I have heard of this happening to people and I thought I knew what I would do but then it really happened to me and the sheer angriness and inappropriateness of the person completely dumbfounded me.
This is what happened: After picking Logan up from the school bus, Spencer, Logan, and I walked back into our building. We have a hard time with this transition. Unless I march them into the elevator like a drill sergeant, they will run around (street or hallway), laugh, shout, shriek, and do anything else that can earn them the title of "The ADHD Brothers."
That day, I saw my very elderly (90+) and blind next-door neighbor walking toward the elevator door with his home health aide. Of course, even though he had an aide, it was very apparent that an extra hand would have been good to hold open the door for them so I did. This of course resulted in the ADHD brothers being left to handle themselves for a minute or two.
Then another elderly neighbor from my building came by and saw the ADHD brothers doing their thing, jumping and shouting in the mailbox area. The elevator is very close to the mailbox area but my back was towards them because I was holding the elevator door so I could only hear them but not see them.
The next thing you know, this lady is shouting at my children, telling them to shut up. (Shut up?) By the time my elderly and blind neighbor and his aide were safely in the elevator, Spencer came running to me in tears. What an awful scene.
I got my two kids in the elevator and then she came in as well. Then, while looking at the floor and not at my face she reprimanded me:
-You have no control over your kids
-Your kids hold up the elevator on your floor because your kids are always playing with it
-Your kids are so loud, screaming everywhere
-Everyone in the building is talking about you
Ouch. Ouch. Ouch. Ouch.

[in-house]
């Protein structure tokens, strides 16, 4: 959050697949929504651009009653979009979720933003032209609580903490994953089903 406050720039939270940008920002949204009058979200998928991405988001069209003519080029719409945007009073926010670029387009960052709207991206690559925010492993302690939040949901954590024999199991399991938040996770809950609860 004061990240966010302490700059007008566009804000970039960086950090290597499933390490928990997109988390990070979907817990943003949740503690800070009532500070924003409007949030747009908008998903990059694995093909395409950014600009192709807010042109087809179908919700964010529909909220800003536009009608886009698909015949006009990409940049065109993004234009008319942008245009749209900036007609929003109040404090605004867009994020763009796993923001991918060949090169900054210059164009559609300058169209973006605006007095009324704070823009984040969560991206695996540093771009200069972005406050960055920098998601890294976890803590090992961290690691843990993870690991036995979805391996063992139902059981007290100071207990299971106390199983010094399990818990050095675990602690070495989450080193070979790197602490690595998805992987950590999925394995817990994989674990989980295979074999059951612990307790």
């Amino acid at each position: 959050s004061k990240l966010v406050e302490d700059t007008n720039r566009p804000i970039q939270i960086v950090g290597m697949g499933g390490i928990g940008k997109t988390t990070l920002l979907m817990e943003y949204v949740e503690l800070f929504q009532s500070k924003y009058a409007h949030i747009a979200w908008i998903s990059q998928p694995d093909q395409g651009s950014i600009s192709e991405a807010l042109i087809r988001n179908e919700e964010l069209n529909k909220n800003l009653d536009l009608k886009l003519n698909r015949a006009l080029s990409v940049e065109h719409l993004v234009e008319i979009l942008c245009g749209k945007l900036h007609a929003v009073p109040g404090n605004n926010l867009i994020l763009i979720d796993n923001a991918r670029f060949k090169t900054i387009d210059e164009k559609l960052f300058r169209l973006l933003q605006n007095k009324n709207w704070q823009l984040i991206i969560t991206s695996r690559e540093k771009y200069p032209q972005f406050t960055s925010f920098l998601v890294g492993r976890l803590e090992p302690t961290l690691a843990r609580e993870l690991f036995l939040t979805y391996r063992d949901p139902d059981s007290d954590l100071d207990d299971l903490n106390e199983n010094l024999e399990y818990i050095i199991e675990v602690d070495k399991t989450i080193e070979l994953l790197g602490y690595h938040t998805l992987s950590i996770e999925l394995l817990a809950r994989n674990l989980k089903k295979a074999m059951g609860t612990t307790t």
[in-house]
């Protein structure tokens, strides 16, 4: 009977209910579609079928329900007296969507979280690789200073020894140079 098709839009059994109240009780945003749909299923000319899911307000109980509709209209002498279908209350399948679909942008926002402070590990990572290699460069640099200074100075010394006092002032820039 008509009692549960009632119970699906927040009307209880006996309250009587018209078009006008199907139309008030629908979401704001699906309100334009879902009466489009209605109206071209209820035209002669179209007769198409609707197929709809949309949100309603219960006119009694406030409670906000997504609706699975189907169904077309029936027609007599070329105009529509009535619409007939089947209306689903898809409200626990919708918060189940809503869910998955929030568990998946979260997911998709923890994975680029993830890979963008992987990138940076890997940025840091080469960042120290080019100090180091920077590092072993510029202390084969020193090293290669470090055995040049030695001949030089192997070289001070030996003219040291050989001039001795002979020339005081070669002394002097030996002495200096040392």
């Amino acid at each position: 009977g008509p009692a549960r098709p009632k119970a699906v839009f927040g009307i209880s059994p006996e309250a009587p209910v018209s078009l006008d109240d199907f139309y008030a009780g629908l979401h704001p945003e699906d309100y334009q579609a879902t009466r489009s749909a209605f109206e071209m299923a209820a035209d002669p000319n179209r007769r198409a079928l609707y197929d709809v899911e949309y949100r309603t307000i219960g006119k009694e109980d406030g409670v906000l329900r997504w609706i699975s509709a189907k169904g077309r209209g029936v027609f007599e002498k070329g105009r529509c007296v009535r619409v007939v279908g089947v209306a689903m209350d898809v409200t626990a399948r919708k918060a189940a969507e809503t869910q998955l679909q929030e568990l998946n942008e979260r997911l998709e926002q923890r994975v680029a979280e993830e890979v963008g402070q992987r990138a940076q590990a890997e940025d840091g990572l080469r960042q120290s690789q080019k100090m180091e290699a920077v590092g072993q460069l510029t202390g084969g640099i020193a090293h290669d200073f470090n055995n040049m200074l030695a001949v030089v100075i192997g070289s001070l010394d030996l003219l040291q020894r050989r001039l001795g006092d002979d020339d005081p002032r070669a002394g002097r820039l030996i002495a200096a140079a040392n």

Sometimes, I kind of just ignore these people, especially if they are elderly and looked unreasonably angry as she did. However, she did make little Spencer cry and THAT AIN'T RIGHT. Either way, like with my neighbors downstairs, I usually tell them that my children have neurological disorders that causes them to exhibit certain behaviors that are hard for me to manage. But this time, I had Logan with me and I felt strange saying this in front of him especially in such a hostile situation. When he was younger, I would have probably said something but now if I talked about him in front of him, he'd probably ask me "Mom, what does nurcology shoulder mean?" Articulation, you gotta love it.
Nevertheless, I forced myself to talk back to her just because while Logan said nothing, I am sure he knew what was going on. I have to model how to respond to a bully, don't I? I told her that I do have control over my kids (why did I say that?) and that my children don't play with the elevator (not the way she says they do) and lastly told her that she was unbelievable (ma'am). Very weak, I know. It was just an odd situation. This lady is generally very nice and had even once cried on my shoulder because she is at home caring for her husband with Alzheimer's. I even gave her some information about a caregiver program I knew of that could have been of assistance to her.
Don't get me wrong, I know I should have just told her VERY FIRMLY that she had no right to do what she did and if she had anymore complaints, she could just direct it to building management. But this incident opened up other questions for me.
- The truth is that I don't always have control over them and they are loud and unruly. How can I explain this while my kids are standing right next to me? Are there times when I shouldn't bother?
- Should I feel bad that the "whole building is talking about me?" I know there are people who like my kids but of course, some people will not like their noisiness. I do care about my neighbors. I have to live with them. Should I now start a behavior training tactic directed at having good behavior in the hallway and elevator?
- What are my rights when it comes to having kids with neurological disabilities and living in an apartment building?
- When is a good time to talk to Logan about his condition?
- When is a good time to stop talking about Spencer's (now 2) disabilities in front of him?
Either way, I don't know if any of you are interested but now I'm really curious about those questions above and once I get them answered, I'll let you all know. If you have a tip on who is a good expert is to talk to about this, please write me an email and or a comment.
Picture: This is my "cutey face" picture of Spencer. How could anyone make a 2 year old cry like that?